Keywords: economic convergence; economic dualism; hierarchical clustering
    JEL: C24 C14 L83
    Date: 2012
    URL: http://d.repec.org/n?u=RePEc:cns:cnscwp:201203&r=eff
  21. By: Alessandro Bucciol (University of Verona); Marco Piovesan (Harvard Business School)
    Abstract: The effect of intra-firm pay dispersion on work performance is controversial and the empirical evidence is mixed. High pay dispersion may act as an extra incentive for employees' effort or it may reduce motivation and team cohesiveness. These effects can also coexist and the prevalence of one effect over the other may depend on the use of different definitions of what constitutes a "team." For this paper we collected a unique dataset from the men's major soccer league in Italy. For each match we computed the exact pay dispersion of each work team and estimated its effect on team performance. Our results show that when the work team is considered to consist of only the players who contribute to the result, high pay dispersion has a detrimental impact on team performance. Several robustness checks confirm this result. In addition, we show that enlarging the definition of work team causes this effect to disappear or even become positive. Finally, we find that the detrimental effect of pay dispersion is due to worst individual performance, rather than a reduction of team cooperation.
    Keywords: Team productivity, Incentives, Pay dispersion.
    JEL: J31 J33 J44
    Date: 2012–02
    URL: http://d.repec.org/n?u=RePEc:hbs:wpaper:12-075&r=eff
  22. By: Surabhi Mittal (ICRIER); Sanjay Gandhi; Gaurav Tripathi
    Abstract: Deficits in physical infrastructure, problems with availability of agricultural inputs and poor access to agriculture-related information are the major constraints on the growth of agricultural productivity in India. The more rapid growth of mobile telephony as compared to fixed line telephony and the recent introduction of mobileenabled information services provide a means to overcome existing information asymmetry. It also helps, at least partially, to bridge the gap between the availability and delivery of agricultural inputs and agriculture infrastructure. This paper investigates a series of questions that explore this topic : What kind of information do farmers value the most to improve agricultural productivity? Do mobile phones and mobile-enabled agricultural services have an impact on agriculture? What are the factors that impede the realisation of the full productivity enhancing potential of mobile phones? The answers to these questions have important implications for mobile operators, for information service providers, and for policymakers. The quality of information, its timeliness and trustworthiness are the three important features that have to be ensured to enable farmers to use it effectively to improve productivity. The study found evidence that mobiles are being used in ways which contribute to productivity enhancement. However, to leverage the full potential of information dissemination enabled by mobile telephony will require significant improvements in supporting infrastructure and capacity building amongst farmers to enable them to use the information they access effectively. As mobile penetration continues to increase among farming communities and information services continue to adapt and proliferate, the scope exists for a much greater rural productivity impact in the future.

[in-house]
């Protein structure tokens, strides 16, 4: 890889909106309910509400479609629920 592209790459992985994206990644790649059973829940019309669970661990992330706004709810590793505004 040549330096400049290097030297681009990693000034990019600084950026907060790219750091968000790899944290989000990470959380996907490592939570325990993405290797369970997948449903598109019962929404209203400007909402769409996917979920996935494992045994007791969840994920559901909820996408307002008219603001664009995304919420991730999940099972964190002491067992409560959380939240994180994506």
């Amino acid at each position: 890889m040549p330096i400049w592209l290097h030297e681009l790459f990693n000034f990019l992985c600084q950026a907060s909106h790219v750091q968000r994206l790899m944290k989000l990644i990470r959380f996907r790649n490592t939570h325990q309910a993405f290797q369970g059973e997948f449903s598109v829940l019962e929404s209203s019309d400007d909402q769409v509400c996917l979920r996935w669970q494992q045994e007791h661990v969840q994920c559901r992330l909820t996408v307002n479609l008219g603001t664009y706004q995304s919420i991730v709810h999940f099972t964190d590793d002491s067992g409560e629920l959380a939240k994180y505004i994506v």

Keywords: telecommunications, India, agriculture
    JEL: Q10
    Date: 2012–02
    URL: http://d.repec.org/n?u=RePEc:eab:develo:23188&r=eff
  23. By: Kuehn, Zoe; Landeras, Pedro
    Abstract: We take a dierent look at the PISA 2006 data set considering time input as the main ingredient for scholarly achievement. Across countries, absolute time spent studying is negatively related to scholarly achievement, while a larger fraction of total study time spent in the classroom is associated to better performance. However, at the country level more total study time (class time plus homework time) is associated to better performance. When considering dierent groups of students, this positive relationship between time input and scholarly achievement breaks down. In particular girls and students with a migratory background spend more time in class rooms and doing homework but perform worse. We estimate a non-linear production function for education which allows us to consider marginal rates of substitution among various input factors for the production of education: dierent time inputs, family characteristics, and aspects of school environment. We nd that compensating for less class time or lower socio-economic background by individual study time, is enormously time-costly or even impossible for students in Spain, as well as for students in the three best and the three worst performing OECD countries. Our results also show that in particular additional hours of class time rather than more teachers or better-equipped schools can compensate for a less advantageous family background.
    Date: 2012–02
    URL: http://d.repec.org/n?u=RePEc:fda:fdaddt:2012-02&r=eff